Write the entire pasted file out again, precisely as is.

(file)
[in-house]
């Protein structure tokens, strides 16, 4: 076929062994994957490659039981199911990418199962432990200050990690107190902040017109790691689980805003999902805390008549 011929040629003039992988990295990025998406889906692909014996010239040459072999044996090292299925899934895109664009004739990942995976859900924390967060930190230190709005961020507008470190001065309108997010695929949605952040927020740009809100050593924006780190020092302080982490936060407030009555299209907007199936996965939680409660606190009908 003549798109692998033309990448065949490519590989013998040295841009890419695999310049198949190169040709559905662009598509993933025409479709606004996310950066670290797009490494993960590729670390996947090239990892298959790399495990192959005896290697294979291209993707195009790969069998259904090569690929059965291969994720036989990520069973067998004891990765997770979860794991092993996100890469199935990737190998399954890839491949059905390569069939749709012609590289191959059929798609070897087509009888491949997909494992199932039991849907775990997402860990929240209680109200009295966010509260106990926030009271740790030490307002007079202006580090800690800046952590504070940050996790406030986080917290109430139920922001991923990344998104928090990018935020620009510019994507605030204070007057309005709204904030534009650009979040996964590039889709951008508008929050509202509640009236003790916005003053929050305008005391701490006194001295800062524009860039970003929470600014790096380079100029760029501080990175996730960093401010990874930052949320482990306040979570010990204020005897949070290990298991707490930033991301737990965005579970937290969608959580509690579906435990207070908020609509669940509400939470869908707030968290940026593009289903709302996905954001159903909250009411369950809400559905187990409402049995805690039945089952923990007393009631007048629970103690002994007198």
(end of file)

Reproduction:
[in-house]
């Protein structure tokens, strides 16, 4: 076929062994994957490659039981199911990418199962432990200050990690107190902040017109790691689980805003999902805390008549 011929040629003039992988990295990025998406889906692909014996010239040459072999044996090292299925899934895109664009004739990942995976859900924390967060930190230190709005961020507008470190001065309108997010695929949605952040927020740009809100050593924006780190020092302080982490936060407030009555299209907007199936996965939680409660606190009908 003549798109692998033309990448065949490519590989013998040295841009890419695999310049198949190169040709559905662009598509993933025409479709606004996310950066670290797009490494993960590729670390996947090239990892298959790399495990192959005896290697294979291209993707195009790969069998259904090569690929059965291969994720036989990520069973067998004891990765997770979860794991092993996100890469199935990737190998399954890839491949059905390569069939749709012609590289191959059929798609070897087509009888491949997909494992199932039991849907775990997402860990929240209680109200009295966010509260106990926030009271740790030490307002007079202006580090800690800046952590504070940050996790406030986080917290109430139920922001991923990344998104928090990018935020620009510019994507605030204070007057309005709204904030534009650009979040996964590039889709951008508008929050509202509640009236003790916005003053929050305008005391701490006194001295800062524009860039970003929470600014790096380079100029760029501080990175996730960093401010990874930052949320482990306040979570010990204020005897949070290990298991707490930033991301737990965005579970937290969608959580509690579906435990207070908020609509669940509400939470869908707030968290940026593009289903709302996905954001159903909250009411369950809400559905187990409402049995805690039945089952923990007393009631007048629970103690002994007198």